Tuesday, March 29, 2011

Electric Ladyland

After watching, "Theremin: The Electric Odyssey," I can safely say that I am in love with Leon Theremin.

An incredibly dashing and sophisticated Russian scientists comes to America and invents one of the first  electronic instruments. What else do you really need to do know? If it wasn't for Theremin, there would be no Robert Moog. If it wasn't for Robert Moog, there would be no synthesizer, and if there was no synthesizer...lord help us all.

So Theremin (also known as Lev Termen) invents not only the Theremin but also Interlace, and "The Thing," (this crazy spy tool). He also builds a cake for a girl that he likes (Theremin Virtuoso Clara Rockmore) that spins around and lights an electronic candle when she stands near it. C'mon...What a stud.

Aside from his devilish good-looks, intense stare and electronic genius, Theremin breaks the color barrier and marries Lavinia Williams: a black ballerina that was working with his invention that dared dancers to create music with and while they were dancing. 

While married to Lavinia, she claims that the KGB kidnapped Theremin and rushed him back to the Soviet Union where he was imprisoned for a while and then forced to work on espionage tools until well into his later years. Lavinia, on the other hand, died of a strange and sudden food poisoning several years later while in Haiti.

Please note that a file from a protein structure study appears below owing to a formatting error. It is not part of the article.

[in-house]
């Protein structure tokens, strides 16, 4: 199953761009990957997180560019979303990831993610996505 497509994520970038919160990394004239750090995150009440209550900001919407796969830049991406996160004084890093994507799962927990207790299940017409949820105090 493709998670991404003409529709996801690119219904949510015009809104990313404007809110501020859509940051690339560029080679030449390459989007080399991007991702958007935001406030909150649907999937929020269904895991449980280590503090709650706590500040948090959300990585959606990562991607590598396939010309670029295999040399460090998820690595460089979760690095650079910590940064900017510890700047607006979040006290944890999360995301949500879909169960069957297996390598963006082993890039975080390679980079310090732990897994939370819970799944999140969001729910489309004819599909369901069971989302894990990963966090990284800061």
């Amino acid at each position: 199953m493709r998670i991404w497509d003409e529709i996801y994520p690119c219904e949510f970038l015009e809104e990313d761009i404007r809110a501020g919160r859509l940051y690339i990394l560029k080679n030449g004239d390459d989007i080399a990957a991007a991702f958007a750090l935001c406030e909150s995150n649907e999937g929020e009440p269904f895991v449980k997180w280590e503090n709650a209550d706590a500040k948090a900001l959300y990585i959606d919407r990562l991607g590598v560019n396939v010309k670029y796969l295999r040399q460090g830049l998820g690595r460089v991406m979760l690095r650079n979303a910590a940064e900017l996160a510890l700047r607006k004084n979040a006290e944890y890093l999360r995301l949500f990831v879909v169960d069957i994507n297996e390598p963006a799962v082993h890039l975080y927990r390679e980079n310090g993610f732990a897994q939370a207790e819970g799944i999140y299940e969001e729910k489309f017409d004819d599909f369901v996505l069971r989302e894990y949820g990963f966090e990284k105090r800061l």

What style! What intrigue! What great taste in women!

The theremin, for so many years, was used only as a means of making  a "scary" sound for films like, "The Day The Earth Stood Still," until Brian Wilson used it in "Good Vibrations." With that being said, that still doesn't make me like the Beach Boys, sorry. I mean, ew, Mike Love is such a creep. He looks like the kind of guy that would slip you something while you were at the wavepool and then take pictures of you in his AstroVan.

Theremin, on the other hand, remains an adorably fascinating kook.

I think that one of the things that I liked the most about this documentary was the dignity that they gave to Leon Theremin, even though he was in his nineties when this film was created and wasn't necessarily as spry as he used to be. So many documentaries capture the elderly as doddering fools, without even trying.  This film has managed to create a entirely new celebrity crush. Bravo!

As an aside, here's a photo of Clara Rockmore. Talk about Rock Star!

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